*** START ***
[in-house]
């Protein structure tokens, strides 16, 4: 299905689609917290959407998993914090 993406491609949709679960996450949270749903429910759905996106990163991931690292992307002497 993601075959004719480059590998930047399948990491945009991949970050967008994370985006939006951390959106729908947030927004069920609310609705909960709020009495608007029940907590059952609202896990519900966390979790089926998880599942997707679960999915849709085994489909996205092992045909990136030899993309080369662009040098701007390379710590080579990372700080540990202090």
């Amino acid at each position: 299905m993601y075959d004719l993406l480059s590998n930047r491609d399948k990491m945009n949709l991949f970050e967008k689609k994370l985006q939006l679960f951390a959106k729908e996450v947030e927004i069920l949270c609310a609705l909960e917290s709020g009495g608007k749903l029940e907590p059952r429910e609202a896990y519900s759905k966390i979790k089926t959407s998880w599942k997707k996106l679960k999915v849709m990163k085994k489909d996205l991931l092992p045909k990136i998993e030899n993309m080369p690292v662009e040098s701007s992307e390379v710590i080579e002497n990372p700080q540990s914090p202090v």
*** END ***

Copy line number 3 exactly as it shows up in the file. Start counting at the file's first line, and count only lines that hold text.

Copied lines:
């Amino acid at each position: 299905m993601y075959d004719l993406l480059s590998n930047r491609d399948k990491m945009n949709l991949f970050e967008k689609k994370l985006q939006l679960f951390a959106k729908e996450v947030e927004i069920l949270c609310a609705l909960e917290s709020g009495g608007k749903l029940e907590p059952r429910e609202a896990y519900s759905k966390i979790k089926t959407s998880w599942k997707k996106l679960k999915v849709m990163k085994k489909d996205l991931l092992p045909k990136i998993e030899n993309m080369p690292v662009e040098s701007s992307e390379v710590i080579e002497n990372p700080q540990s914090p202090v």